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Bookkeeper Pleads Guilty to Embezzling Over $29 Million
Dallas
   
 
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A Texas woman pleaded guilty today in the Eastern District of Texas for a scheme to embezzle at least $29 million from her employer – a charitable foundation and several other companies run by a Dallas family.

According to court documents, Barbara Chalmers, 74, of Lewisville, admitted that starting in at least 2012, she abused her position as bookkeeper for the family’s companies and her signatory authority over the companies’ bank accounts to fraudulently write herself at least 175 checks, which she deposited into her personal accounts. In order to conceal her fraudulent conduct, she provided false paperwork to tax preparers misstating the year-end cash-on-hand numbers for the various accounts from which she was embezzling. She used more than $25 million of the stolen money to fund a construction business for which she was the president.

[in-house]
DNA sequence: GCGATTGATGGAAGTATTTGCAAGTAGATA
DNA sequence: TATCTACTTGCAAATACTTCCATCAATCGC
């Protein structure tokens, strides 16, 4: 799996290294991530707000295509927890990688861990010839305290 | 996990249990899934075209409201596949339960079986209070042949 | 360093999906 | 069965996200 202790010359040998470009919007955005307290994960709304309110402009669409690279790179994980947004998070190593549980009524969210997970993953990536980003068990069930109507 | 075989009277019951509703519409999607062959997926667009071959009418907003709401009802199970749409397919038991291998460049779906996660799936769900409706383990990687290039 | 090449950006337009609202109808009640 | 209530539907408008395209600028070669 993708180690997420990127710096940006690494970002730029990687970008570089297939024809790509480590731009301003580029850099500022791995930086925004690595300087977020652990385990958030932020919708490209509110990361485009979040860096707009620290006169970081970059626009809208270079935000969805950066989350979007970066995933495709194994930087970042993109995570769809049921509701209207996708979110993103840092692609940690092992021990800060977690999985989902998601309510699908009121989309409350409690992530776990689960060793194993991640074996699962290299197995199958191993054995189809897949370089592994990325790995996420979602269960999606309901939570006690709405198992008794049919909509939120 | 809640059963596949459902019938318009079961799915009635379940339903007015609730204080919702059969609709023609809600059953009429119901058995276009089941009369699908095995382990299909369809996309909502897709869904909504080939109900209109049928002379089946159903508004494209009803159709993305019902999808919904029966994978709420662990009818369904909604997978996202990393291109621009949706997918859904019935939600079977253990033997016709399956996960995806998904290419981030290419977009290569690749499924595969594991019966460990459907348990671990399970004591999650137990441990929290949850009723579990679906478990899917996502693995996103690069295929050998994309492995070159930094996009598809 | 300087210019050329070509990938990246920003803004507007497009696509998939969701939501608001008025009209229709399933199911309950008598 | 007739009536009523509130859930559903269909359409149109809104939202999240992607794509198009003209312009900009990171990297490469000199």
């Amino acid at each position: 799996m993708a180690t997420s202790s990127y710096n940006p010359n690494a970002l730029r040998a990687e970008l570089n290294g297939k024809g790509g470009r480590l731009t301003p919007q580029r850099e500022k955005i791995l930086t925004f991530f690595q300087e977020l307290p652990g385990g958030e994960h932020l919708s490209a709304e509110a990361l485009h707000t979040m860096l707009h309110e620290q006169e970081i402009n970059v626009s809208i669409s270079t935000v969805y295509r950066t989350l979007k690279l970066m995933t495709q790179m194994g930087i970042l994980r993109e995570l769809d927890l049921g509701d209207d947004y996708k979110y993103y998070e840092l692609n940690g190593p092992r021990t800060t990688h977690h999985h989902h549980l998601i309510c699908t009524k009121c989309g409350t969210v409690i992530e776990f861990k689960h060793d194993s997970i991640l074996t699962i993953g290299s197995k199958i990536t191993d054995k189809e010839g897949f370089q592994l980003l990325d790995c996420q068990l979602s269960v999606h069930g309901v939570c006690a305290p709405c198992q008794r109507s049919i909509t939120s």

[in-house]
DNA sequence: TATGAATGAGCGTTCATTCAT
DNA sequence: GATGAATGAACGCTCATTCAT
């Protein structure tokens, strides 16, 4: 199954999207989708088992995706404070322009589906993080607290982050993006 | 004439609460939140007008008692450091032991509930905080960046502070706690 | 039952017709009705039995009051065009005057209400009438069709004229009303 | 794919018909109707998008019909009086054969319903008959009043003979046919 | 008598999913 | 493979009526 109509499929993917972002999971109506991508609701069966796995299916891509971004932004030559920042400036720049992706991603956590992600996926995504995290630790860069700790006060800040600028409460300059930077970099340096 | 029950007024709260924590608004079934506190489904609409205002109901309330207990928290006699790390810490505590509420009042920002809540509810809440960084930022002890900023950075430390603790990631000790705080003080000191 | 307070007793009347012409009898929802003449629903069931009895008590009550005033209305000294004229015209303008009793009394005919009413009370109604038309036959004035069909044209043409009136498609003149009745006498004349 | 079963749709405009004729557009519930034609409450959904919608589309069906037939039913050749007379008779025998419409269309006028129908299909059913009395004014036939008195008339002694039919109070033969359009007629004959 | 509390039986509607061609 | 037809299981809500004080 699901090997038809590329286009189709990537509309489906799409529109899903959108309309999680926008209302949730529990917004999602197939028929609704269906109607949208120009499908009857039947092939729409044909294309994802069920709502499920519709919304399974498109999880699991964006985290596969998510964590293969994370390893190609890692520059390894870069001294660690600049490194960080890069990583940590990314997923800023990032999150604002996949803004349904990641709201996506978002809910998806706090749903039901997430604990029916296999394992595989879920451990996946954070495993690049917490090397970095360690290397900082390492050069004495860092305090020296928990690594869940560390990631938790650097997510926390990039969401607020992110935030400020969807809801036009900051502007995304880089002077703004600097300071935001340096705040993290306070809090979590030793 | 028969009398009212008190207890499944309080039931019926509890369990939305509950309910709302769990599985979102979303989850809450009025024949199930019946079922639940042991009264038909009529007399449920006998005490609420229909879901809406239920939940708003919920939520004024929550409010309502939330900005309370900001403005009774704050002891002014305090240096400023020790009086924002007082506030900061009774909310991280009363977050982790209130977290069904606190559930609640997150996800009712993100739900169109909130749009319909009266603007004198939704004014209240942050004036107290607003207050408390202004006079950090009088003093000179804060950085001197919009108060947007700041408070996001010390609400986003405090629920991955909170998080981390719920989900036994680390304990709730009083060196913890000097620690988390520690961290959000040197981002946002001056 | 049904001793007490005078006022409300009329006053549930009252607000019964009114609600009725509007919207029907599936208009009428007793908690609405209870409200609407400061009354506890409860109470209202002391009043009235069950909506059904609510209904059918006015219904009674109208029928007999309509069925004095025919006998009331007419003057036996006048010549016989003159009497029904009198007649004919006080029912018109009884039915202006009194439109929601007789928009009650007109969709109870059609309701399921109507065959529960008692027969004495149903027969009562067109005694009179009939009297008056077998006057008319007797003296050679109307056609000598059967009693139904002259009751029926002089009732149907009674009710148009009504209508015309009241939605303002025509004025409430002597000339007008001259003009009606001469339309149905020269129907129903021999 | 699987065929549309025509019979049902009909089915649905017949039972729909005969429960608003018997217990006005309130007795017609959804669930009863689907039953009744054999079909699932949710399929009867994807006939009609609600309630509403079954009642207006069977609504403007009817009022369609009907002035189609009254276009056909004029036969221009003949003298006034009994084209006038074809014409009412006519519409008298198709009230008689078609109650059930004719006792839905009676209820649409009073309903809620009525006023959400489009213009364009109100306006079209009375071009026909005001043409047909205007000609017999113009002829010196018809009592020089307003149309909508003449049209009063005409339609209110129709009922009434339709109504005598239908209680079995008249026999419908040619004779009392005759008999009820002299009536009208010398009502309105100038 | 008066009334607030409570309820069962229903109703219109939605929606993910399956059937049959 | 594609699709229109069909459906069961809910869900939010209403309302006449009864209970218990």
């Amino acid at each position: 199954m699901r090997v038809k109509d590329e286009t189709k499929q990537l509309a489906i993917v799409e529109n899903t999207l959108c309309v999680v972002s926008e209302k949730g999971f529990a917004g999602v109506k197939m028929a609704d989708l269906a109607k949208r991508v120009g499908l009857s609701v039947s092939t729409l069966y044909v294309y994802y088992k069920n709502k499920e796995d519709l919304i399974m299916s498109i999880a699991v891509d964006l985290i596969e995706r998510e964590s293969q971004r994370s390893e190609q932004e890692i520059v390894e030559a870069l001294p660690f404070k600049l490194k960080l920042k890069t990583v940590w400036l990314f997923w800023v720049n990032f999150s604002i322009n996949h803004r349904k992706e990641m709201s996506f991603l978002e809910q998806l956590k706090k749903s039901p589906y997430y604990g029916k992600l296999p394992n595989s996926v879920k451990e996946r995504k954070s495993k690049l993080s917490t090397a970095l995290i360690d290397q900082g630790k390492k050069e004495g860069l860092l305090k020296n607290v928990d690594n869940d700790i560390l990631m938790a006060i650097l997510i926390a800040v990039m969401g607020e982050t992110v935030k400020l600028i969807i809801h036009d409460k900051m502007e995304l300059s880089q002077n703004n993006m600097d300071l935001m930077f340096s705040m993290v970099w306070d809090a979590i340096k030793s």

Chalmers pleaded guilty to one count of money laundering and faces a maximum penalty of 10 years in prison at sentencing. A sentencing date has not yet been scheduled. A federal district court judge will determine any sentence after considering the U.S. Sentencing Guidelines and other statutory factors.

Assistant Attorney General Kenneth A. Polite, Jr. of the Justice Department’s Criminal Division, U.S. Attorney Brit Featherston for the Eastern District of Texas, Assistant Director Luis Quesada of the FBI Criminal Investigative Division, and Acting Special Agent in Charge James J. Dwyer of the FBI Dallas Field Office made the announcement.

The FBI is investigating the case.

Trial Attorneys Vasanth Sridharan and Lucy Jennings of the Criminal Division’s Fraud Section and the U.S. Attorney’s Office for the Eastern District of Texas are prosecuting the case.

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